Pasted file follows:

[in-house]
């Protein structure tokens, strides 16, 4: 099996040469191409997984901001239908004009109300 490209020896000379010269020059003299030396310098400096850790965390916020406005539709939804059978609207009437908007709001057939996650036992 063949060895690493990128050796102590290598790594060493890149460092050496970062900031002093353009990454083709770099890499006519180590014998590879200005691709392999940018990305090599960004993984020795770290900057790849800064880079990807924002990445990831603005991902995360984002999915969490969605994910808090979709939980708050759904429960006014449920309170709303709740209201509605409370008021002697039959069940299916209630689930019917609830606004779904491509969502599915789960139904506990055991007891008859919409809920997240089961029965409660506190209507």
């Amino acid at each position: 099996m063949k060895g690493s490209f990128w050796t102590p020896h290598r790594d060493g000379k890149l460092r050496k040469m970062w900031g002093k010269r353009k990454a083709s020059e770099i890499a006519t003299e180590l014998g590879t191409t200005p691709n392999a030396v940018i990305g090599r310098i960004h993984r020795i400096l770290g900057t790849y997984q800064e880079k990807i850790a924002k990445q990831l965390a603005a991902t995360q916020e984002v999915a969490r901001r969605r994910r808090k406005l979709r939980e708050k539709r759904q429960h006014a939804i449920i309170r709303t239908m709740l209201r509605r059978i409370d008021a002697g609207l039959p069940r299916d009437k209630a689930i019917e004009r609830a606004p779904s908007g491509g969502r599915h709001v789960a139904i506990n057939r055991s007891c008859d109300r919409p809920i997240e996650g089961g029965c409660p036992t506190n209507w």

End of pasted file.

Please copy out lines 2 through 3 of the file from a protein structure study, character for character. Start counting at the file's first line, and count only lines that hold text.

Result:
């Protein structure tokens, strides 16, 4: 099996040469191409997984901001239908004009109300 490209020896000379010269020059003299030396310098400096850790965390916020406005539709939804059978609207009437908007709001057939996650036992 063949060895690493990128050796102590290598790594060493890149460092050496970062900031002093353009990454083709770099890499006519180590014998590879200005691709392999940018990305090599960004993984020795770290900057790849800064880079990807924002990445990831603005991902995360984002999915969490969605994910808090979709939980708050759904429960006014449920309170709303709740209201509605409370008021002697039959069940299916209630689930019917609830606004779904491509969502599915789960139904506990055991007891008859919409809920997240089961029965409660506190209507």
């Amino acid at each position: 099996m063949k060895g690493s490209f990128w050796t102590p020896h290598r790594d060493g000379k890149l460092r050496k040469m970062w900031g002093k010269r353009k990454a083709s020059e770099i890499a006519t003299e180590l014998g590879t191409t200005p691709n392999a030396v940018i990305g090599r310098i960004h993984r020795i400096l770290g900057t790849y997984q800064e880079k990807i850790a924002k990445q990831l965390a603005a991902t995360q916020e984002v999915a969490r901001r969605r994910r808090k406005l979709r939980e708050k539709r759904q429960h006014a939804i449920i309170r709303t239908m709740l209201r509605r059978i409370d008021a002697g609207l039959p069940r299916d009437k209630a689930i019917e004009r609830a606004p779904s908007g491509g969502r599915h709001v789960a139904i506990n057939r055991s007891c008859d109300r919409p809920i997240e996650g089961g029965c409660p036992t506190n209507w």